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"Passing Lane," Rambler 454 (www.myspace.com/rambler 454) The members of this country-rock trio wear their influences on their sleeves ("the CD's spinning Uncle Tupelo"), and it's a good look for them. A nimble little ode to the open road that rumbles like an eight-cylinder shot of the Old 97s, this harmonica-driven ditty gets great mileage, gassed up on small-town wanderlust and shot through with rustic scenes of hitchhikers and kids with fishing poles.
Rambler 454. Friday, May 19, at the Jigsaw Saloon in Parma.

"Surgery," American Rockstar
(www.americanrockstar.com)

Following emo's lead in substituting grunge's loud-soft dynamic for melody-attack, this local three-piece mixes guttural vocal roars with bright punk-pop vocals, arriving in the same Warped Tour parking lot as Thursday and Taking Back Sunday. The metal throb is more appetizer than meal; its story of alienation relies more on big, crisply produced walls of melodic guitar than rhythmic breakdowns.
American Rockstar CD-release party. Friday, May 19, at Peabody's.

"Cold Cold Heart," the Black Diamonds
(www.myspace.com/blkdmds)
The Diamonds' sizzling blues boogie apes Zeppelin's chunky, propulsive rhythms and hormonal, cymbal-crashing bottom-end as Chad VanGils cautions his girl against deception ("I can see right through you"). Dylan Jones' guitar stomps, swaggers, and scoots all over this track, exploding in a rootsy, wah-fueled wail of libidinous hunger.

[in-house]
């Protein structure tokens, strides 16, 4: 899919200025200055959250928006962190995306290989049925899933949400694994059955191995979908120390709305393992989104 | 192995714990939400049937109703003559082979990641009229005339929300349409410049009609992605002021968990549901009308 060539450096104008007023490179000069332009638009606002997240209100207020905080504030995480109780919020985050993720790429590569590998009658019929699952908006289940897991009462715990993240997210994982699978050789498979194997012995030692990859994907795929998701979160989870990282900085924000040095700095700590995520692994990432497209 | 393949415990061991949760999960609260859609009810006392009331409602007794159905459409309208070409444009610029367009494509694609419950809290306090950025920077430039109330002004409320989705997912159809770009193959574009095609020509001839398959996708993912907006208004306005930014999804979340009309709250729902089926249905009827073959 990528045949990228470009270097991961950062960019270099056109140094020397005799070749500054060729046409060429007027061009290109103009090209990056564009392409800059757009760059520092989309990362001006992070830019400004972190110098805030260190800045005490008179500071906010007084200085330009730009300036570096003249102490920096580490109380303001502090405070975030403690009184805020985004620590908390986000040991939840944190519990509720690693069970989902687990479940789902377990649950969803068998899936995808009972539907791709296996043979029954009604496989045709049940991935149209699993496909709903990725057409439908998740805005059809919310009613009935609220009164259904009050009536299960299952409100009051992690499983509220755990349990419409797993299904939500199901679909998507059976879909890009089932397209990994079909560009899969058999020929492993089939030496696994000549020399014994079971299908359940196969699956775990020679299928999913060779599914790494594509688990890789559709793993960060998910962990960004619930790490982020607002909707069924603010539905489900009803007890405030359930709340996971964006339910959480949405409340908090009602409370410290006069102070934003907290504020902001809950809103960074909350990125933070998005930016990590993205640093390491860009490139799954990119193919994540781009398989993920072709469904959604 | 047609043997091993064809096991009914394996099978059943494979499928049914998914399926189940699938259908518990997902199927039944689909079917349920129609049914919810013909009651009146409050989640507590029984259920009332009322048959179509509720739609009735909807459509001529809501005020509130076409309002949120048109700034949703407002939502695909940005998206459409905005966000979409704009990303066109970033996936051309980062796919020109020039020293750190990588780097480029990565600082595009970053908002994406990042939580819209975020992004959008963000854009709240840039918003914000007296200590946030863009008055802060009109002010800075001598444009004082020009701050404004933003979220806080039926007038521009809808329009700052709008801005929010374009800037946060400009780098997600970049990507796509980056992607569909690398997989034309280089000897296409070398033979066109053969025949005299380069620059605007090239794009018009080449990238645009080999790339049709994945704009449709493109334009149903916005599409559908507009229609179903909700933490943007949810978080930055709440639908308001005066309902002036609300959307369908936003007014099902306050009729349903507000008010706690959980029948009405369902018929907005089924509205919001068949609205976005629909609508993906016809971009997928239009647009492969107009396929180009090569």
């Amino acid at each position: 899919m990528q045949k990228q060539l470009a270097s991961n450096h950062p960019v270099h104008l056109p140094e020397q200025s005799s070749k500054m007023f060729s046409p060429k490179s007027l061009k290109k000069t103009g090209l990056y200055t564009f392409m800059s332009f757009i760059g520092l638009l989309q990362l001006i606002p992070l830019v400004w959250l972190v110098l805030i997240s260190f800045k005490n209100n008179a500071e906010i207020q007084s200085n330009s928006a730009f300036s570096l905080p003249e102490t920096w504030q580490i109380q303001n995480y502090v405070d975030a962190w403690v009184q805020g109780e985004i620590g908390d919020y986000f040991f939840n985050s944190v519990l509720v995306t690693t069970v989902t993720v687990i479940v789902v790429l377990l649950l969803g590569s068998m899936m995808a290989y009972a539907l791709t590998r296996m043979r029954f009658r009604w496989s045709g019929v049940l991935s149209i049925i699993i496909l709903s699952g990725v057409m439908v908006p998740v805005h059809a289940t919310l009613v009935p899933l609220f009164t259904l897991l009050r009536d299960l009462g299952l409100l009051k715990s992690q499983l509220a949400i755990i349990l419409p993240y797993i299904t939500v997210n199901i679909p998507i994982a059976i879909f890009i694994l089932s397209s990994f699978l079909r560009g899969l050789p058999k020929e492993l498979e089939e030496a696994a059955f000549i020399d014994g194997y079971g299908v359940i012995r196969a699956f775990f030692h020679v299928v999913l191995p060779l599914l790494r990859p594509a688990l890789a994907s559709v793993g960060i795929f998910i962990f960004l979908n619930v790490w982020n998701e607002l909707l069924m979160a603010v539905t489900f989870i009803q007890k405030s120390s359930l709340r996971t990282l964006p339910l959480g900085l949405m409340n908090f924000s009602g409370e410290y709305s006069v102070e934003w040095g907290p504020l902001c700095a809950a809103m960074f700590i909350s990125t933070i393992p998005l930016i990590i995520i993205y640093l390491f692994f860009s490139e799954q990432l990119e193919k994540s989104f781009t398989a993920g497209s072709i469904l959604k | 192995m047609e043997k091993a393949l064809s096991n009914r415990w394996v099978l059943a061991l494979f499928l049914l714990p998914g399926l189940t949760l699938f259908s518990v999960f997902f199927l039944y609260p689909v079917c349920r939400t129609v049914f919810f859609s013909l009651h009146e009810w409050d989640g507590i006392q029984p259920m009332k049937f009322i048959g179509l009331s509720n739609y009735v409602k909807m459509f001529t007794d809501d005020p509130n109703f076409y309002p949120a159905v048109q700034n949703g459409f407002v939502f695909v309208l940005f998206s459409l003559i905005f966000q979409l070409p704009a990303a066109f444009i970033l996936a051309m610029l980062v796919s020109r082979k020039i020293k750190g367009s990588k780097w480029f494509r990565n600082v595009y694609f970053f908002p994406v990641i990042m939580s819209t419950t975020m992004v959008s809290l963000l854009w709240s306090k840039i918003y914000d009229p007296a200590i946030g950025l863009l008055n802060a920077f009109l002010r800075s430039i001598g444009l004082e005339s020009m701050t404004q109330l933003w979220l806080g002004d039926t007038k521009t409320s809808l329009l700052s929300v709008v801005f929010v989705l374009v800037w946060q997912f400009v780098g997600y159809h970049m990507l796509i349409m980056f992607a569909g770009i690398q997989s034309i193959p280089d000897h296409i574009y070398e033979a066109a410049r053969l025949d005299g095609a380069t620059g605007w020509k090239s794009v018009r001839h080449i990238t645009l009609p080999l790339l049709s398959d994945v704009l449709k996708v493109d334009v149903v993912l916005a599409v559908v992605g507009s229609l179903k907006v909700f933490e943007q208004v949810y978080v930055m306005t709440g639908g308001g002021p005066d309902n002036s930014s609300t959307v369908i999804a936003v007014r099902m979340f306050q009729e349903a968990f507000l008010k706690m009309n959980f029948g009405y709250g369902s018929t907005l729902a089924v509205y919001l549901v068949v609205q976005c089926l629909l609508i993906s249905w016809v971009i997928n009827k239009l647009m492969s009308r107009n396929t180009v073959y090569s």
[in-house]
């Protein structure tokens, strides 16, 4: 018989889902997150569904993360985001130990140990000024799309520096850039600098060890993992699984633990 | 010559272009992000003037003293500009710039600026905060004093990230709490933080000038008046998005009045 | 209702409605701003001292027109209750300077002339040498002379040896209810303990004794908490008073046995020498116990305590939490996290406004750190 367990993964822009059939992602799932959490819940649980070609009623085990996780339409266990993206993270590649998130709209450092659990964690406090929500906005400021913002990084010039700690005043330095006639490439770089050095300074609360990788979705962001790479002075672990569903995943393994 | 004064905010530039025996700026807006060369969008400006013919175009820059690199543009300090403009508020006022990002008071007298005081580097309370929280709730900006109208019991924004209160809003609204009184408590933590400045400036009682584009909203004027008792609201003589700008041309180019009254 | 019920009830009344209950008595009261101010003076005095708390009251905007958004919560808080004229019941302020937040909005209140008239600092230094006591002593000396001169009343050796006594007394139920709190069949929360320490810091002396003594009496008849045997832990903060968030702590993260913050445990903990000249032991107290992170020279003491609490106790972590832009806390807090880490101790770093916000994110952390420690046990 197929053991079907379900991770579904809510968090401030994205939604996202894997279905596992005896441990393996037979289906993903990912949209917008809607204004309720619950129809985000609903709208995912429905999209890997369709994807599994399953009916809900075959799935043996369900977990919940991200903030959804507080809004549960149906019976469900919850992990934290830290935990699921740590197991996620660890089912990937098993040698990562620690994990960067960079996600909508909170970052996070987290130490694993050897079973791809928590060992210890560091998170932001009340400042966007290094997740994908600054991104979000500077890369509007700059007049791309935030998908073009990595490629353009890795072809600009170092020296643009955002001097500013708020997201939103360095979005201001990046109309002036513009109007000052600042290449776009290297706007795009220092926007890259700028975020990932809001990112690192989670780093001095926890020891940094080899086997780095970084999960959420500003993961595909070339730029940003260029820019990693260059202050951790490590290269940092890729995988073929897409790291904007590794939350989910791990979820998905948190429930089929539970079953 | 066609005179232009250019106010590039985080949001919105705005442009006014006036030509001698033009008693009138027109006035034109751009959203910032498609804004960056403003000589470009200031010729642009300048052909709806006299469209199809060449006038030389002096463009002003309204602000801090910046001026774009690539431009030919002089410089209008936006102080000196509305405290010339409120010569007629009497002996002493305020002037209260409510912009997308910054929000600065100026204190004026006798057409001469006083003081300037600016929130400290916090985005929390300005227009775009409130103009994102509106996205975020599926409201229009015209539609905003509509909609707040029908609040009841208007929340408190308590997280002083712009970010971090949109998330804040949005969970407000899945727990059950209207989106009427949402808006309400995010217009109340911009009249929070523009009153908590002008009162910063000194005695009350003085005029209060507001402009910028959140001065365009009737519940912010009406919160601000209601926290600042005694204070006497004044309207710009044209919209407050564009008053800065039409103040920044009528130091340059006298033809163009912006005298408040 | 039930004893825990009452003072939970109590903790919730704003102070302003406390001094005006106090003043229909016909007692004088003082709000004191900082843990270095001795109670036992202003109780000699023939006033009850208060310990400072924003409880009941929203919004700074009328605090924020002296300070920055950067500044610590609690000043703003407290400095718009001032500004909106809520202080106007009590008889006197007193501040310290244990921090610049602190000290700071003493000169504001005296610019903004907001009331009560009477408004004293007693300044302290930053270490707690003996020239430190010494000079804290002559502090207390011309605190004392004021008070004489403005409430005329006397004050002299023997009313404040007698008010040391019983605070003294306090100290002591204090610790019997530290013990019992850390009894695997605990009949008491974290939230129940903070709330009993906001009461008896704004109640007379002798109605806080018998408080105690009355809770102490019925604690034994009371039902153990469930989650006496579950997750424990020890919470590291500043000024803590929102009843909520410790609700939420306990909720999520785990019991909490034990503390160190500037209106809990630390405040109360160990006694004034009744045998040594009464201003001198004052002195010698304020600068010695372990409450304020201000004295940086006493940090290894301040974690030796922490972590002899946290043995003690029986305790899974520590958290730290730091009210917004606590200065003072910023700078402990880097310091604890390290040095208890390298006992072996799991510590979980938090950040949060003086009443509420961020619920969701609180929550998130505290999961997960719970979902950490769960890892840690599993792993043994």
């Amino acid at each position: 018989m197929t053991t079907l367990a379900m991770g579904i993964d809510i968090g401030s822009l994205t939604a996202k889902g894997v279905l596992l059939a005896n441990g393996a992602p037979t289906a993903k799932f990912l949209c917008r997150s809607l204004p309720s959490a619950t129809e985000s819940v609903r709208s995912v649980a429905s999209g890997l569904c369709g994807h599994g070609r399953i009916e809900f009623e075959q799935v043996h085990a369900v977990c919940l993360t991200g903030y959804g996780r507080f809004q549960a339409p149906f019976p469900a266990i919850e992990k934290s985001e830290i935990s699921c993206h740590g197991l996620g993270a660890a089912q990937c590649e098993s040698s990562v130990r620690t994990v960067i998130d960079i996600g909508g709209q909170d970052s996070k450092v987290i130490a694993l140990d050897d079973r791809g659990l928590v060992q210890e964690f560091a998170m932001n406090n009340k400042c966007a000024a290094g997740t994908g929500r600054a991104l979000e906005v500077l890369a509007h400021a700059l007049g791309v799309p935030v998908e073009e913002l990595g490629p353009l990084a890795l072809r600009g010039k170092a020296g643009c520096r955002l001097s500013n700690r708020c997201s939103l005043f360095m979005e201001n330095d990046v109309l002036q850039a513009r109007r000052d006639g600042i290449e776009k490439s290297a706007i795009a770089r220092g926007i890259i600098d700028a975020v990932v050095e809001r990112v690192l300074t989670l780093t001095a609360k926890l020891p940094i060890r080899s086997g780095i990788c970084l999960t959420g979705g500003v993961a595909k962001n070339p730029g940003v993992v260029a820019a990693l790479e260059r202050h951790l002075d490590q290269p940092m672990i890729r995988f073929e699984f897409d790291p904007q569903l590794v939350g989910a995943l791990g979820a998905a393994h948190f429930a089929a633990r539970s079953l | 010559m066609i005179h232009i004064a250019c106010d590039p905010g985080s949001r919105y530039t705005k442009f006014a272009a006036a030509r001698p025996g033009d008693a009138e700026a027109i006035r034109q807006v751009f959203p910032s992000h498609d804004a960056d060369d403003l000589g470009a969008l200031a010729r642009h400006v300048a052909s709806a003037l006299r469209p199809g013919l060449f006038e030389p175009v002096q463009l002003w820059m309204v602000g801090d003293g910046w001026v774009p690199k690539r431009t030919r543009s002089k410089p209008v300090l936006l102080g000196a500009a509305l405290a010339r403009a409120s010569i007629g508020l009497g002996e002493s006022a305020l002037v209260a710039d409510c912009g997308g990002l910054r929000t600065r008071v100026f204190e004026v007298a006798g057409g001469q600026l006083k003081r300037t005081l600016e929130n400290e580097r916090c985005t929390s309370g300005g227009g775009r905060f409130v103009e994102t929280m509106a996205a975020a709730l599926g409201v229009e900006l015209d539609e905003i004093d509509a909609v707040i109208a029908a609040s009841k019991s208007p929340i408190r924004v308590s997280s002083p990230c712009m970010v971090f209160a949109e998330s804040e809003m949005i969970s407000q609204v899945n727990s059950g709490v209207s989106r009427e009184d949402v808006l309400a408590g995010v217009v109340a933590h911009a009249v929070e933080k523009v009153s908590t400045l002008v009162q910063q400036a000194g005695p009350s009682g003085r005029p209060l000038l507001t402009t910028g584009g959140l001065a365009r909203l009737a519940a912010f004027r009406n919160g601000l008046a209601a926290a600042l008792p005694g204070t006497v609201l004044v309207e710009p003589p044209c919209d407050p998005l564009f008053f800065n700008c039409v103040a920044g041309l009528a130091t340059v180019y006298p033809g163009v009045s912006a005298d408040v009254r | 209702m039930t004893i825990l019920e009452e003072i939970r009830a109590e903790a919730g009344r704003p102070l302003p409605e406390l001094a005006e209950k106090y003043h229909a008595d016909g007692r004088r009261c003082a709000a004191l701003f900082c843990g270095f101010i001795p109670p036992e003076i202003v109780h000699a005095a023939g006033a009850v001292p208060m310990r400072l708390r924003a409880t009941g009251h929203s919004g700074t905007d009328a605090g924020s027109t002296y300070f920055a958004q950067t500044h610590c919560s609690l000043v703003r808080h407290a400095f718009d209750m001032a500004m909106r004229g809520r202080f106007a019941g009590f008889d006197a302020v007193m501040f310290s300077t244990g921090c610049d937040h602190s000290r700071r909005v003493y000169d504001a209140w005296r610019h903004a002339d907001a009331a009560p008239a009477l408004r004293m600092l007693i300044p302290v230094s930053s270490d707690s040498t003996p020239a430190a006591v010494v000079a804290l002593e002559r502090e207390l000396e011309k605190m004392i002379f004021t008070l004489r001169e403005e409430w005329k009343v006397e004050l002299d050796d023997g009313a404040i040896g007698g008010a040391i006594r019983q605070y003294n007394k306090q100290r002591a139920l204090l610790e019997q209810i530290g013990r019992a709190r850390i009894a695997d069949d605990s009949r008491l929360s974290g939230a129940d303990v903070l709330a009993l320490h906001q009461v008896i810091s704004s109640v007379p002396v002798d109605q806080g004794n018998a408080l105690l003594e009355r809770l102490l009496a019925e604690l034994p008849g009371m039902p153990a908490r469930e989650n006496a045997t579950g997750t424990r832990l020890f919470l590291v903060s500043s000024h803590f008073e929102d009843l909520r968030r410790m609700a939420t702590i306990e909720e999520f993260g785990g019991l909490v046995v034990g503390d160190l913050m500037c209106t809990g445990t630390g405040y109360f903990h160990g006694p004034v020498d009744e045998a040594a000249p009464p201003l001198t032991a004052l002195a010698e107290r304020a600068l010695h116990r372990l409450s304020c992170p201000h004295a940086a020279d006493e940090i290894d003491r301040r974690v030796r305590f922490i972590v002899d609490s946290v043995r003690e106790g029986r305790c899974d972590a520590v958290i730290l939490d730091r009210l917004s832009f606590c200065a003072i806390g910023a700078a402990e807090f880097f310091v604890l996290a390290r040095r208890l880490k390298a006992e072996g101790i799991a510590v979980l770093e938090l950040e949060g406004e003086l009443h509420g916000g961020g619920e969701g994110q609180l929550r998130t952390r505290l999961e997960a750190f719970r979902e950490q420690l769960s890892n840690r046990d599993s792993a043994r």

Black Diamonds, with Danko Jones and the Trews. Saturday, May 20, at the Beachland Ballroom.

Love You Live

Elephant Bones
Thursday, May 11, at the Grog Shop
The bassist's Neurosis T-shirt isn't exactly an omen, but it's the first clue to Elephant Bones' penchant for genre-hopping. While pretty securely located in the indie-pop-rock neighborhood, the evening's show arrives in three movements. The first surveys catchy, college-radio-friendly rock reminiscent of the Goo Goo Dolls before they went mainstream. In the same way that band was heavily influenced by the Replacements, the middle third of Elephant Bones' set chimes and jangles with a touch of rootsy twang, before it concludes with three songs of loud, cranky indie rock epitomized by the lyric "They must be poor/Let them die." With only a couple months under its belt, this group could be one to watch.
Elephant Bones CD-release party, Saturday, May 20, at the Happy Dog.

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